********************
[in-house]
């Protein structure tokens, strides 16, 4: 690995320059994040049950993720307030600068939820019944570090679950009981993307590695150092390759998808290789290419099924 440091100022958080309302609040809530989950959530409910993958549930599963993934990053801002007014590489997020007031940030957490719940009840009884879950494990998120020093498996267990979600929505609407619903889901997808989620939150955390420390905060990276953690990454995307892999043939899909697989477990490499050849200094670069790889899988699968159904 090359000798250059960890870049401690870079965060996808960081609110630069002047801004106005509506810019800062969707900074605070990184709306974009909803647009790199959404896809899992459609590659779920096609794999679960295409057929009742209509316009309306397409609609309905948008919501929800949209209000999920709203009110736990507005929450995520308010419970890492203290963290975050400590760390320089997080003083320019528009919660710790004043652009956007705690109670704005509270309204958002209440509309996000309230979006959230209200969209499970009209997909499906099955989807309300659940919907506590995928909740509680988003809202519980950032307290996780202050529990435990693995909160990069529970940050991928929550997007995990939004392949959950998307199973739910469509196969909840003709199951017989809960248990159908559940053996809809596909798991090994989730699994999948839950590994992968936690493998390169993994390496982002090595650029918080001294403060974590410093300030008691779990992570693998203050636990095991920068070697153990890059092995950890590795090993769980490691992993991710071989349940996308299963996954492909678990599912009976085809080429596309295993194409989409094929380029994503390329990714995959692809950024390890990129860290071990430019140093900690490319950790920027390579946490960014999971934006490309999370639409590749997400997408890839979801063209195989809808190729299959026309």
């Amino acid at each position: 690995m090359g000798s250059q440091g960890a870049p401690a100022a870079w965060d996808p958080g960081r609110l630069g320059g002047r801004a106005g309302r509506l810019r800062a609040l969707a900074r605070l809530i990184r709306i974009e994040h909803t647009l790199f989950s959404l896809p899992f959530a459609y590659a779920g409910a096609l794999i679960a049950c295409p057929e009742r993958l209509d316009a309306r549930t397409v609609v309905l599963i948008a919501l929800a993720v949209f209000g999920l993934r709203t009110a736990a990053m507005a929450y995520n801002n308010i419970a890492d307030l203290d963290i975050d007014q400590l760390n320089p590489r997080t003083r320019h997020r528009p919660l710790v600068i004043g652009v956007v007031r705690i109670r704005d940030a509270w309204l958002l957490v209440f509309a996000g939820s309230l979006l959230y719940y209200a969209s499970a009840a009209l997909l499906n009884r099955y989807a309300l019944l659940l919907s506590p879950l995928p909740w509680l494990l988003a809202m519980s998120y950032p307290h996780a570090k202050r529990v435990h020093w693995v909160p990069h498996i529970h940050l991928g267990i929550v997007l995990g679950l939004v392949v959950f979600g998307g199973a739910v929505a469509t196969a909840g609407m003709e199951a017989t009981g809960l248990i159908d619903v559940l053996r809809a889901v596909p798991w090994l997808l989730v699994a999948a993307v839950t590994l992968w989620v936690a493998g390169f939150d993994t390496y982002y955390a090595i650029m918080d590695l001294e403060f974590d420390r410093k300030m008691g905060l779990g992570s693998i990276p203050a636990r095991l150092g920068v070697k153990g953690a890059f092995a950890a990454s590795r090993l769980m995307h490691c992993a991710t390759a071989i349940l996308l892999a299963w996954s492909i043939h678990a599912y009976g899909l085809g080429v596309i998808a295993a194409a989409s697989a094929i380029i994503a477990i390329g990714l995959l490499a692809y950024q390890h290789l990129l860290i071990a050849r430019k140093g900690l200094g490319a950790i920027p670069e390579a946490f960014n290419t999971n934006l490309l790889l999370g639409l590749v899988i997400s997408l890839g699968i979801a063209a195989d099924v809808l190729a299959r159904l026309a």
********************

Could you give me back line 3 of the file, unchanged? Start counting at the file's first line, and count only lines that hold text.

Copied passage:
């Amino acid at each position: 690995m090359g000798s250059q440091g960890a870049p401690a100022a870079w965060d996808p958080g960081r609110l630069g320059g002047r801004a106005g309302r509506l810019r800062a609040l969707a900074r605070l809530i990184r709306i974009e994040h909803t647009l790199f989950s959404l896809p899992f959530a459609y590659a779920g409910a096609l794999i679960a049950c295409p057929e009742r993958l209509d316009a309306r549930t397409v609609v309905l599963i948008a919501l929800a993720v949209f209000g999920l993934r709203t009110a736990a990053m507005a929450y995520n801002n308010i419970a890492d307030l203290d963290i975050d007014q400590l760390n320089p590489r997080t003083r320019h997020r528009p919660l710790v600068i004043g652009v956007v007031r705690i109670r704005d940030a509270w309204l958002l957490v209440f509309a996000g939820s309230l979006l959230y719940y209200a969209s499970a009840a009209l997909l499906n009884r099955y989807a309300l019944l659940l919907s506590p879950l995928p909740w509680l494990l988003a809202m519980s998120y950032p307290h996780a570090k202050r529990v435990h020093w693995v909160p990069h498996i529970h940050l991928g267990i929550v997007l995990g679950l939004v392949v959950f979600g998307g199973a739910v929505a469509t196969a909840g609407m003709e199951a017989t009981g809960l248990i159908d619903v559940l053996r809809a889901v596909p798991w090994l997808l989730v699994a999948a993307v839950t590994l992968w989620v936690a493998g390169f939150d993994t390496y982002y955390a090595i650029m918080d590695l001294e403060f974590d420390r410093k300030m008691g905060l779990g992570s693998i990276p203050a636990r095991l150092g920068v070697k153990g953690a890059f092995a950890a990454s590795r090993l769980m995307h490691c992993a991710t390759a071989i349940l996308l892999a299963w996954s492909i043939h678990a599912y009976g899909l085809g080429v596309i998808a295993a194409a989409s697989a094929i380029i994503a477990i390329g990714l995959l490499a692809y950024q390890h290789l990129l860290i071990a050849r430019k140093g900690l200094g490319a950790i920027p670069e390579a946490f960014n290419t999971n934006l490309l790889l999370g639409l590749v899988i997400s997408l890839g699968i979801a063209a195989d099924v809808l190729a299959r159904l026309a």